Mom had to be at the hospital in mid-town almost before dawn this morning, so that we could get her heart and circulatory system radioactive enough to take a picture.
They wouldn’t let me blog the picture.
I thought a nuclear photo of my own mom would make the coolest blog ever, but it’s is not to be.
While she waited to be radioactive, I ran downstairs to the gift shop to get her a snack (and have a little walk). This was all good and lovely, until I was alone in the elevator. That’s when I flashed back to the months and months at the hospital while my father was dying last year.
It was a nauseating experience, washing over me like an ocean wave.
There was nothing to do but stand there and take it, holding my ground, feeling its full force as it hit, gasping for air when it was too much, and then holding on for dear life when the pull of its gravity as it washed away again tried to take me with it.
A minute later, I was fine.
I am fine.
Mostly. Time and verb tenses are still a little fuzzy, but a girl knows better than to dissociate in public.
I walked to the gift shop, bought a tiny bag of Cheetos for fifty cents just to make my mother smile, and pretended everything is fine, and that the experiences didn’t overlap into actual hospital buildings.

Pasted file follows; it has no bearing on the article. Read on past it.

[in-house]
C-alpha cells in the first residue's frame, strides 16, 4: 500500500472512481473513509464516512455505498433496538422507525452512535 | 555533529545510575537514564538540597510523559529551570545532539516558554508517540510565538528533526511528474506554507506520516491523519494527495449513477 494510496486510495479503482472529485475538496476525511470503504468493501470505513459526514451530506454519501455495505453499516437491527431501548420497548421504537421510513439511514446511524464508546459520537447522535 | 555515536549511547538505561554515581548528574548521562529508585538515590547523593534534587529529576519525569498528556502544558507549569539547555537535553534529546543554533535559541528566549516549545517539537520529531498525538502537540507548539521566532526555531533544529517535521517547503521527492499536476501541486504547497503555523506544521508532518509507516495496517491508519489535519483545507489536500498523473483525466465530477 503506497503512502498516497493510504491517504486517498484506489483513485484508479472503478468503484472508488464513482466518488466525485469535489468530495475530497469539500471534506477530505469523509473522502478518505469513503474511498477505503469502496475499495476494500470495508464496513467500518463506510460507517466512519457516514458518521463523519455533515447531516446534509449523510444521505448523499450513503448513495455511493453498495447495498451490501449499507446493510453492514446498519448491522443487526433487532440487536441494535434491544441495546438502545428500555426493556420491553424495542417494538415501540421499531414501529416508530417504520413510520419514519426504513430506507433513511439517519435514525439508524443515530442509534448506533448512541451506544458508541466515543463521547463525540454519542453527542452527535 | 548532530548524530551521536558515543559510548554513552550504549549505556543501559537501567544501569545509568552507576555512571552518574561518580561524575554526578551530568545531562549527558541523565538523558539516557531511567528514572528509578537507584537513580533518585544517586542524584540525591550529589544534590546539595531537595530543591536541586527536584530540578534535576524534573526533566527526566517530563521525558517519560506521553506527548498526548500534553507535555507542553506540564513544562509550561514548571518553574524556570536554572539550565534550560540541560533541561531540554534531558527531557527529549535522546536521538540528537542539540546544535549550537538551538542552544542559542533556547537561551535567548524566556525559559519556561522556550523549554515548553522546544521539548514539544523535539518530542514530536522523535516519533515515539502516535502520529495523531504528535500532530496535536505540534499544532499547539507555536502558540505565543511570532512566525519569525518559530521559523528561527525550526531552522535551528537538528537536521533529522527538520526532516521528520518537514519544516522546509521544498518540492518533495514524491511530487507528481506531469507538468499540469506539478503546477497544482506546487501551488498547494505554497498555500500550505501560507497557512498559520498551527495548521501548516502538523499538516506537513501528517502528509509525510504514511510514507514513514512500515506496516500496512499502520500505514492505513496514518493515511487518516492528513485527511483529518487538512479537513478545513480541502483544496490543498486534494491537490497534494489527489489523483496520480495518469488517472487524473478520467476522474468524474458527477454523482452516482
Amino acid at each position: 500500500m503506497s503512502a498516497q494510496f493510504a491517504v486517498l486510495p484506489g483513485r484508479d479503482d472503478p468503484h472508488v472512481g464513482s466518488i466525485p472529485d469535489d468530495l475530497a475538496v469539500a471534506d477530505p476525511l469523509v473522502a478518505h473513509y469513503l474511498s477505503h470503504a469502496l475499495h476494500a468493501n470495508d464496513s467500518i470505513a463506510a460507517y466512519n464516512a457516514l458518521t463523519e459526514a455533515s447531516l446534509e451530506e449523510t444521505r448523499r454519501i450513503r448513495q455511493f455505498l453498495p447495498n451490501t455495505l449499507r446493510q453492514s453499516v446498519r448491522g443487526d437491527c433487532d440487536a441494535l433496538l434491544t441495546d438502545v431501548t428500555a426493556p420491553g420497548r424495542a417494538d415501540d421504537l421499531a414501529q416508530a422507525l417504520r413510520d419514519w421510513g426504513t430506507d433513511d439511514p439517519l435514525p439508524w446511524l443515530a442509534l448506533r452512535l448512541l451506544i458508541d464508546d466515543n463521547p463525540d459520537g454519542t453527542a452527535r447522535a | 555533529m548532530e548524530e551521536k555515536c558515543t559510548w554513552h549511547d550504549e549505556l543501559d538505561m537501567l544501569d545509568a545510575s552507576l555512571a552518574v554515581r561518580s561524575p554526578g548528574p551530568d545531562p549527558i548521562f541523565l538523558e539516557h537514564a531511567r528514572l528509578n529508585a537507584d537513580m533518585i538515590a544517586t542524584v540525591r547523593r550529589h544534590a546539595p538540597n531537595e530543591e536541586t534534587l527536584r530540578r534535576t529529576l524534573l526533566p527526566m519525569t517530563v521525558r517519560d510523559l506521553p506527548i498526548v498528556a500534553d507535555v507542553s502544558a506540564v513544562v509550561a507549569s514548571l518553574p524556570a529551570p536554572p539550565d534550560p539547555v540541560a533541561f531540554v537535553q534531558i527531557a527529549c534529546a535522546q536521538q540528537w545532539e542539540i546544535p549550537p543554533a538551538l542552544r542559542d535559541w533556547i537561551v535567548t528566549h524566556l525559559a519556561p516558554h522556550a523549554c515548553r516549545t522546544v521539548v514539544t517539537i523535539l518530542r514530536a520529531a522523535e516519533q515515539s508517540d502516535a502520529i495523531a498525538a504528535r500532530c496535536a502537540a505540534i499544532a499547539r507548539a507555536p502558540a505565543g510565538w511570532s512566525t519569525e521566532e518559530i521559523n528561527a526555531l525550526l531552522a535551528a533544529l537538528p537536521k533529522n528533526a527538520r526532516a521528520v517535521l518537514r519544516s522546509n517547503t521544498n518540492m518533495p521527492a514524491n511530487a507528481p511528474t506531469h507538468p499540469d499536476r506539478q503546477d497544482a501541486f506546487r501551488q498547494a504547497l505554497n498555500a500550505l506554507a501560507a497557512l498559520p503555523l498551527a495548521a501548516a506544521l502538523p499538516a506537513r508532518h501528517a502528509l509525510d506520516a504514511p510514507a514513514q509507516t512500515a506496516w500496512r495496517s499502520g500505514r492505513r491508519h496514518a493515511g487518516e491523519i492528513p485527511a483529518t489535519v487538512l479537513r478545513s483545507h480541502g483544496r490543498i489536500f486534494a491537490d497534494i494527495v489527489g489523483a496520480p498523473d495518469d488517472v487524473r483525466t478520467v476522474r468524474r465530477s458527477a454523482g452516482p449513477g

I am not here, today, to say goodbye to my father.
Except I was.
I remembered that as I walked back to where my nuclear mother was waiting.
This is where I was when it was time, after all those months, to say goodbye.
My mother had spinal surgery the week he died, and I had to leave her behind in ICU (in the good keeping of the best visiting teacher ever) to ride down that exact elevator to go to my father’s funeral.
I came back only a few hours later, in my black dress, carrying a bulletin and flower petals instead of a bag of Cheetos.
I was exhausted from the months at the hospital with my father, and overwhelmed by grief, and collapsed not in the safety of my own home but in another hospital, on a cot next to my mother.
It was a brutal experience, and it all came back to me today.
But now is not the same.
I visit my father, and say hello. I am glad for healing, and I love him.
My mother is well and healthy, walking into the hospital and all the way to her waiting room without even needing to lean on me. Her testing is preventative, just to be sure, and no kind of medical crisis.
She is strong now, and we are rested, and Cheetos make us happy.
She lets me take a picture, and we visit while we wait. Sometimes we are quiet, reading side by side, sharing the news of the day and discussing word definitions and making jokes no one else would understand.
When they finally call her back for her testing, I write. I write because I am no longer silenced. I write because I am well and free, free to be me.
As I watch her walk away, and I work, consciously, not to be afraid, I wonder if a nuclear mom eats a Cheeto, does she make it glow?